Wednesday, August 23, 2017

The Language of Secrets by Ausma Zehanat Khan

First Line: The snatch of poetry caught at Mohsin's thoughts, making a mockery of thousands of burnt-out stars flung wide against the banner of the sky.

When minority-sensitive cases come to the attention of any level of law enforcement, it's up to Detective Esa Khattak of Canada's Community Policing Section to take care of them. Since he is still under the microscope for the way his last case was handled, he's surprised when the national security team (INSET) calls him in on another politically sensitive case.

For months, INSET has been investigating a local terrorist cell which is planning an attack on New Year's Day. Their informant within the cell, Mohsin Dar, has been murdered at the cell's training camp just weeks before the planned attack. INSET wants Khattak to give the appearance of investigating Mohsin's death because they can't risk exposing their operation. But Mohsin used to be a close friend, and Esa knows that he's not going to be able merely to go through the motions. So Khattak sends his partner, Detective Rachel Getty, undercover into the mosque that houses the terrorist cell. As Rachel begins developing relationships with the people of the mosque and of the terrorist cell, the reasons for Mohsin's murder only seem to multiply-- and time is running out.

Ausma Zehanat Khan's The Unquiet Dead was one of the best books I read in 2016, so I was looking forward to reading the next book in her Rachel Getty and Esa Khattak series. The Language of Secrets is another splendid entry in the series which had me leaving my comfort zone and entering the world of terrorist cells. 

It was clearer to me in reading this second book that Khattak has so many enemies within the police force that-- unless something happens soon-- it's going to be almost impossible for him to get anything done. The author also plays the differences between her two lead characters to perfection. Those who are familiar with the interpersonal relationships within Muslim families are going to understand Esa Khattak, while those who aren't are going to gravitate toward Rachel Getty. This is certainly true in my case because I find Khattak behaving as though he's the protector and savior of all those whom he cares for to get a little old. In real life, I might behave like his one rebellious sister who will purposely do the exact opposite of what he expects almost every single time.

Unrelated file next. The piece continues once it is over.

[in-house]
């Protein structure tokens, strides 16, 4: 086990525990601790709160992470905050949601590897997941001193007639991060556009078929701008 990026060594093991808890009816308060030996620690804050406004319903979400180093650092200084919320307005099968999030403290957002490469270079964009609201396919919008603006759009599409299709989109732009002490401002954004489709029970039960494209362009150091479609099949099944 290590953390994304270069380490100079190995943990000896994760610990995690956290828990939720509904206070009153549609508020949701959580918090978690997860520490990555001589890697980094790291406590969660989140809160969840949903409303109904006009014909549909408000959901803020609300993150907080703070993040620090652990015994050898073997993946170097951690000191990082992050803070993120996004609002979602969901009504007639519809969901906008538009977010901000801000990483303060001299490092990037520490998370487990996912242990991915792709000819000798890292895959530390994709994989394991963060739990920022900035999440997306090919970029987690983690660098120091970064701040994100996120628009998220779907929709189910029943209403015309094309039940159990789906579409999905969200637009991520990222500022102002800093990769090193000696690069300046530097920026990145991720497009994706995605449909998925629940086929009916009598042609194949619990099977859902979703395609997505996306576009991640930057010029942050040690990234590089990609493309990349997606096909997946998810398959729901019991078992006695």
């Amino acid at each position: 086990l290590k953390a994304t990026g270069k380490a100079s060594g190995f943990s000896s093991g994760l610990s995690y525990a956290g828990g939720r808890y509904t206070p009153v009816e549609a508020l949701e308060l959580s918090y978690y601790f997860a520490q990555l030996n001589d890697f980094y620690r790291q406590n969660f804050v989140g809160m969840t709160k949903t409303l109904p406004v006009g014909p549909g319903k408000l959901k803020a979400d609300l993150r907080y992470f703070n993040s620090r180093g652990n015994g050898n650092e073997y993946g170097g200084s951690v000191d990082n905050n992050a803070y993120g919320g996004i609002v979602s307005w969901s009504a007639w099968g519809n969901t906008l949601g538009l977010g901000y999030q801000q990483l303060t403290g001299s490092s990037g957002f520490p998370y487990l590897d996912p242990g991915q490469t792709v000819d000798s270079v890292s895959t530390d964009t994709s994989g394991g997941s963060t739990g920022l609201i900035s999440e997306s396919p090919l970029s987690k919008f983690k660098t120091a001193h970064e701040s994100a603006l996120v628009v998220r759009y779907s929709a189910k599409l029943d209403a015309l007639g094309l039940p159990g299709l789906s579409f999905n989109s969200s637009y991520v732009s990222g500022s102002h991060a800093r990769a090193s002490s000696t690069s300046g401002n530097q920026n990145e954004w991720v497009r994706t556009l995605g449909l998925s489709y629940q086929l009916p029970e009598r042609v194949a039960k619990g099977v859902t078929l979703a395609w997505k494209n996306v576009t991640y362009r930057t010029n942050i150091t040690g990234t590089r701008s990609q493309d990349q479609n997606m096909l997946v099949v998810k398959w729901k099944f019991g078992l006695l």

There is an excellent rapport between the two leads. They are rapidly learning each other's strengths and weaknesses as well as how each will react in any given circumstance. Khattak is an old pro while Getty needs a lot more experience-- some of which she certainly gets while going undercover.

Although I had my suspicions about a certain character and thus wasn't completely surprised when all was revealed at the end, I did find parts of this absorbing book to be fascinating-- in particular, the ways terrorists try to avoid detection in their communications with each other. This problem of communication has meant that entirely new secret languages have been devised which can twist words of beauty into hatred and death.

After this second page-turner, I'm looking forward to seeing where Getty and Khattak go in the next book in this series. Khattak may annoy me from time to time, but I do like his very different perspective on things.

The Language of Secrets by Ausma Zehanat Khan
ISBN: 9781250055125
Minotaur Books © 2016
Hardcover, 336 pages

Police Procedural, #2 Khattak and Getty mystery
Rating: A
Source: Purchased from Book Outlet.



  1. So good to hear that this one lives up to the promise of the first one, Cathy. I really like the way she depicts the Muslim community in Toronto, and it's good to hear that both Getty and Khan are evolving as characters.

  2. Argh!! I meant Getty and Khattak, of course!

    1. Yes, I had the same problem, but I caught my error in the nick of time. Interesting how both authors I reviewed today are named Khan! (Completely unintentional.)

  3. I don't mind reading about international issues, but I try to veer away from terrorism and war. Reading about a Muslim community in Canada is fine, but given what's in the news these days, I like to avoid international violence in my entertainment.

    It looks like this goes over my limit. +


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